Dear Indiana General Assembly Member:
I know you’re plenty busy with the property tax mess this short session, but I just got my State Income Tax booklet and am very confused. I hope you can help me.
The tax instructions say: “Nothing on your tax form (IT-40) shall be construed to require you to report any income of any kind.” But the form specifically says I have to report all of my income on the appropriate lines.
What am I supposed to do? Will a judge convict me if I don’t report anything, and I am charged with tax evasion? Please don’t tell me I need a tax lawyer.
[If you think the above sounds a little bit like what’s in the so-called Indiana “Marriage Protection Amendment," you’re right on target. Even if you don’t, please follow me over the break]
You see, that one little word “construe” is at the very heart of a BIG controversy about the second sentence of the proposed amendment, which would become part of the Bill of Rights of the Indiana Constitution if its supporters have their way. It says:
Nothing in this Constitution or any other Indiana law may be construed to require that marital status or the legal incidents of marriage be conferred upon unmarried couples or groups.
Now that legal gobbledygook is about as helpful and clear as those things the IRS and Indiana Department of Revenue put out regularly to keep H.R. Block shareholders able to afford gallons of Starbucks coffee. It’s also the stuff the pushers of the constitutional amendment want to put in front of Hoosiers to figure out in the voting booth next November. That is, if you let them get by with it.
I ask you what if, for example, an Indiana traffic law said: “Nothing on any traffic sign may be construed to make drivers come to a halt when approaching intersections.” I pull up to a big red octagonal sign that yells “STOP” at me... but I don’t... and an unhappy policeman issues me a citation. I take it to court and the judge scratches his head. Am I guilty or not? If so why? If not, why not? Was the sign enforceable? Did the law invalidate the sign? Did the folks who put up the sign act contrary to the traffic law?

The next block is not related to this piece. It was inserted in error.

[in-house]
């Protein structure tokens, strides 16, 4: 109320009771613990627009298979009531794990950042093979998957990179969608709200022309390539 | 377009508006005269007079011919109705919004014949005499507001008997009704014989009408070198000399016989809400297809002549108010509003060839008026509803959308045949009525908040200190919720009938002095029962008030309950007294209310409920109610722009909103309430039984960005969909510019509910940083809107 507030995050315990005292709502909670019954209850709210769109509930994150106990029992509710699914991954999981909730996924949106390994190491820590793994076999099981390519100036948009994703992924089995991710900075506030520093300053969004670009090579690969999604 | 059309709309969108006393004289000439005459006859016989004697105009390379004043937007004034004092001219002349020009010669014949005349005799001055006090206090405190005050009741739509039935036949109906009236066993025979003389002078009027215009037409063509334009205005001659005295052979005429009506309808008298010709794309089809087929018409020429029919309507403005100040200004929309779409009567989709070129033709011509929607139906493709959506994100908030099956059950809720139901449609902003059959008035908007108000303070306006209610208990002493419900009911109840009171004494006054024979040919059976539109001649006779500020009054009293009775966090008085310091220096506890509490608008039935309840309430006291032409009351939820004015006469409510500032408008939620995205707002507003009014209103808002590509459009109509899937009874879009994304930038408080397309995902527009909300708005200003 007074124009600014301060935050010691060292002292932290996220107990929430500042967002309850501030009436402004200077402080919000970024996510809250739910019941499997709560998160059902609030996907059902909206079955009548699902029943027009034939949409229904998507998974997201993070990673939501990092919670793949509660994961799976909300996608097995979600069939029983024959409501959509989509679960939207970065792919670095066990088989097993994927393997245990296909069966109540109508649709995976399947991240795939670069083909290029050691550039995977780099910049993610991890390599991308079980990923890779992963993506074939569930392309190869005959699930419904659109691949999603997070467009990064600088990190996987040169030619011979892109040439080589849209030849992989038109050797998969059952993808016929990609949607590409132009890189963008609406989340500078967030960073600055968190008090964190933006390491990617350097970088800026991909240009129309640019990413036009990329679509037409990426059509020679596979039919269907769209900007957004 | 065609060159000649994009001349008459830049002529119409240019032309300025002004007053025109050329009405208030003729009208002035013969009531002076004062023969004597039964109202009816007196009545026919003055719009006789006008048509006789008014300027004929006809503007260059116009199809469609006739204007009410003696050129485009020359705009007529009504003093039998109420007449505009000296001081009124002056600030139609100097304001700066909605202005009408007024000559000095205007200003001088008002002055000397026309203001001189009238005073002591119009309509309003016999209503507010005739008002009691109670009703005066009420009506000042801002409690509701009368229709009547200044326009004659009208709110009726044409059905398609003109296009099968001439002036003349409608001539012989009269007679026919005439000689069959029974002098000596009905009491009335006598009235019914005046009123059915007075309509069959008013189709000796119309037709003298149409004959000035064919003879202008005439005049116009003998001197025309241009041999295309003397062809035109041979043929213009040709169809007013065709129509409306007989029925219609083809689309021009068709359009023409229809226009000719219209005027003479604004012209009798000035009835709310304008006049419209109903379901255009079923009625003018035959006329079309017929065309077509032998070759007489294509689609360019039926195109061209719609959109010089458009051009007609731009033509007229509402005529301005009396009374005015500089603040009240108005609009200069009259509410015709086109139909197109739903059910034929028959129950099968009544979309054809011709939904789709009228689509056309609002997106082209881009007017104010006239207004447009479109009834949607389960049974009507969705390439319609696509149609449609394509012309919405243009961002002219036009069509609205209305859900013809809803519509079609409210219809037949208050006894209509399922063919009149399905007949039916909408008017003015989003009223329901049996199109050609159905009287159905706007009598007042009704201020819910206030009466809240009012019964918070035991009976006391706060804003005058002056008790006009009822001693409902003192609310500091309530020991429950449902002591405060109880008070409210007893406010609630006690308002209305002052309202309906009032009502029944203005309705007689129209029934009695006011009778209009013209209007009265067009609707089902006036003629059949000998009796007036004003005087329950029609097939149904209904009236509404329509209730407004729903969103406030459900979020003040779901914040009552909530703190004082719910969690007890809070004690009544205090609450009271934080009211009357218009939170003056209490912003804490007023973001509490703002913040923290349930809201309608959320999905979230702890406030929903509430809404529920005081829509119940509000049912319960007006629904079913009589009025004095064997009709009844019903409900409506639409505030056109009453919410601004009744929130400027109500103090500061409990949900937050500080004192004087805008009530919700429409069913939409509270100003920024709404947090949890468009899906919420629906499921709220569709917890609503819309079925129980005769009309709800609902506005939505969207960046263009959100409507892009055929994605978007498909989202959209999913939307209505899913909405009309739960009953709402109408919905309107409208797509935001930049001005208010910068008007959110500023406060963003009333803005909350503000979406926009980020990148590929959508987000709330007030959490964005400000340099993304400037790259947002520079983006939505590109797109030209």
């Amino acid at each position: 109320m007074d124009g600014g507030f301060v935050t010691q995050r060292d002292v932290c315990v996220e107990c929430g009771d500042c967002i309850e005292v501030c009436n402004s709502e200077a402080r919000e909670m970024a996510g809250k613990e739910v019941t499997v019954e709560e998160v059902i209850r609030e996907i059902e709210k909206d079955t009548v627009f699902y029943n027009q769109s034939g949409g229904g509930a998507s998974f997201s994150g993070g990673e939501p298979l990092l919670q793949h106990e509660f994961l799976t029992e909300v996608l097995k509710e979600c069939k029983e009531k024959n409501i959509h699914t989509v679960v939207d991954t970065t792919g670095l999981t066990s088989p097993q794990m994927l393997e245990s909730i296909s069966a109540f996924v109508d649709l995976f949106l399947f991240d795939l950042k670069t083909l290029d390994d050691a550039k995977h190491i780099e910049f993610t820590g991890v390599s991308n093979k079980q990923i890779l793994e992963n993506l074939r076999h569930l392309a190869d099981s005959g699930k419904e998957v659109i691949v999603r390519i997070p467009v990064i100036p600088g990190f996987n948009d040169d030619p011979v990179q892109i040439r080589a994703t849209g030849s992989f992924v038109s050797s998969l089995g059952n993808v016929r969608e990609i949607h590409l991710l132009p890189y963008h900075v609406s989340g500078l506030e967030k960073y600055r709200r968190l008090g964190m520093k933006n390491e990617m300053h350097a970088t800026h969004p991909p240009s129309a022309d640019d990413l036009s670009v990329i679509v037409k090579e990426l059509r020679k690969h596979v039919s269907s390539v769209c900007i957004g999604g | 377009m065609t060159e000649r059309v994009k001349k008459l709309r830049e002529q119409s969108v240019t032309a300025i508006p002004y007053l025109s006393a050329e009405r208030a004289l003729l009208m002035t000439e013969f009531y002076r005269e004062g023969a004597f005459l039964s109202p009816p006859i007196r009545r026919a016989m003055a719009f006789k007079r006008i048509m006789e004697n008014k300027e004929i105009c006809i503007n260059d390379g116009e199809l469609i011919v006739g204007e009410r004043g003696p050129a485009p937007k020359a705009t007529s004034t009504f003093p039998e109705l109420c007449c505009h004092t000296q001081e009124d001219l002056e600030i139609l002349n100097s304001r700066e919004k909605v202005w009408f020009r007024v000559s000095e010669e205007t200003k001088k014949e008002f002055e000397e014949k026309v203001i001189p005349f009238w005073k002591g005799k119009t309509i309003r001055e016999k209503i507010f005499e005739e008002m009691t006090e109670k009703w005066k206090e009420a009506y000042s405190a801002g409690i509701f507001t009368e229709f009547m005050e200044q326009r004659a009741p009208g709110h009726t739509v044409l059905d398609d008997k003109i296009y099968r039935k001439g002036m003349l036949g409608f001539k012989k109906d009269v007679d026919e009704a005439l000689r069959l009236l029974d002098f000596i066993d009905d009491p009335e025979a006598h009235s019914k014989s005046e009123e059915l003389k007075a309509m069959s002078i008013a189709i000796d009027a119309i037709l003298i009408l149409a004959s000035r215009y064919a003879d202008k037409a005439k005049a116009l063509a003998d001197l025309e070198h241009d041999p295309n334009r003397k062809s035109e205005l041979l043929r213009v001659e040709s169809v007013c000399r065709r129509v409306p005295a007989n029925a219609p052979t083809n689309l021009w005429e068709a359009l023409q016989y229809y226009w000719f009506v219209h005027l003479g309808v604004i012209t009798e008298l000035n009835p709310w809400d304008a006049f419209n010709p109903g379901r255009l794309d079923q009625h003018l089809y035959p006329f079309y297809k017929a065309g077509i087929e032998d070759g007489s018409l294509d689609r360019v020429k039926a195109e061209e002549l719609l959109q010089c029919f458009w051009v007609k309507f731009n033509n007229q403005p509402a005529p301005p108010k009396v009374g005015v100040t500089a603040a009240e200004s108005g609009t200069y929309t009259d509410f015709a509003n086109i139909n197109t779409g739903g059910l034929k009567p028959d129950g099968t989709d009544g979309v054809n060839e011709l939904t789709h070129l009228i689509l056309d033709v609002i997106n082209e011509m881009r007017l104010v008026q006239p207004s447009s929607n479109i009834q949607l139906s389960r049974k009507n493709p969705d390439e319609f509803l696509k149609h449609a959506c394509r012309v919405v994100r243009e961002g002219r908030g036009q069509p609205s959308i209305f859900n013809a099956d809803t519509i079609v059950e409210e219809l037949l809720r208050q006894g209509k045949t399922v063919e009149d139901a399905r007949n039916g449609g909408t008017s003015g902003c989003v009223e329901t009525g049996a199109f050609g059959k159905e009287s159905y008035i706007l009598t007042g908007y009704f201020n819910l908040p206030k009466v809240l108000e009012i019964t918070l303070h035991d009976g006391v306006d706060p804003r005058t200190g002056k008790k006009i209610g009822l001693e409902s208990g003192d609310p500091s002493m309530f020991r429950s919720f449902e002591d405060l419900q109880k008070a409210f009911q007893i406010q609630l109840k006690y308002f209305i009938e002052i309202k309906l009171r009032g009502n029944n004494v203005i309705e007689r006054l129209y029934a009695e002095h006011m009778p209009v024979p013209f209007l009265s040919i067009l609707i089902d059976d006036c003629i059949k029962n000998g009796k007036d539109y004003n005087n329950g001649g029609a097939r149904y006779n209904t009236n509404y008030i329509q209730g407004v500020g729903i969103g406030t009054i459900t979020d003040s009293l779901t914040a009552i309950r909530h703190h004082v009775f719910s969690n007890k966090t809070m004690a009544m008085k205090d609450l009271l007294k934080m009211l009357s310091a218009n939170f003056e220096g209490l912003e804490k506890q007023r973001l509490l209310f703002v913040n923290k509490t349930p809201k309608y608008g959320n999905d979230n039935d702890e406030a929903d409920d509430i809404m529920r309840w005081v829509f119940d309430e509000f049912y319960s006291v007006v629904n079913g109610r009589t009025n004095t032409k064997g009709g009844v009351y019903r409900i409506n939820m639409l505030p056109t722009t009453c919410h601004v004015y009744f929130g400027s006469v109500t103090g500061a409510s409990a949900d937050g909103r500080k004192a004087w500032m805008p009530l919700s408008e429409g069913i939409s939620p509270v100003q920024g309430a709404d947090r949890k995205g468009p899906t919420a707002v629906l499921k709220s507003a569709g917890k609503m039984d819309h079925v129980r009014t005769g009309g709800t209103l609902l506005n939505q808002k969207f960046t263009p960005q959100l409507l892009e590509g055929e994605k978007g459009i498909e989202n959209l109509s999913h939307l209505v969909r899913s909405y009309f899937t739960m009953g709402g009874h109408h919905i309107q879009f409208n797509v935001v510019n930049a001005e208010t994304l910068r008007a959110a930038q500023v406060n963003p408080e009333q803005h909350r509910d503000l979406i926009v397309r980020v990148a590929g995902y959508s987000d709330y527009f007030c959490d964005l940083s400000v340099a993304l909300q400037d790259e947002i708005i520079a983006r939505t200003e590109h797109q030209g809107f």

Now go back and substitute the amendment for the traffic law, and “other Indiana law” for the traffic sign. See the problem?
Without flinching, those folks who want the General Assembly to rubber stamp the proposed amendment say that if it passes, legislators like you could still pass laws giving marriage-like rights to unmarried couples, just so long as they were “clear”, whatever that means. They insist that if a law “clearly” confers those “incidents” on unmarried couples, it would be constitutional, despite the amendment telling judges that they can't interpret it that way.
Sure... just like it’s “clear” that the "clear" traffic sign trumps the traffic law. Uh-huh. If you buy that I have this bridge for sale. I think it used to cross the Mississippi River in Minneapolis-St. Paul.
The sponsors, by the way, are the very same people who have come up with at least three different and conflicting definitions of what the term “legal incidents of marriage” is supposed to mean. Take your pick, or maybe draw straws. It appears that those same devious Hoosier “unelected activist judges” that amendment sponsors distrust so much concerning creating law out of thin air are going to have to unscramble it and other vague terms if the amendment makes it into the Indiana Constitution.
Oh, by the way, that story about what’s in my tax instructions was a little fib just to grab your attention. I don’t think that’s perjury because I didn’t use any swear words. Just quoting the 31 words above isn't using bad language, although they certainly could be considered that. I think Mom would have washed my mouth out with soap if she heard me using them in polite company.
But the whole matter about the “Marriage Protection Amendment isn’t a fib... it’s all too true and too serious. Please do your constitutional duty and treat it as such for the benefit of all Hoosiers.
And I'll report all of my income on my tax form. Honest I will.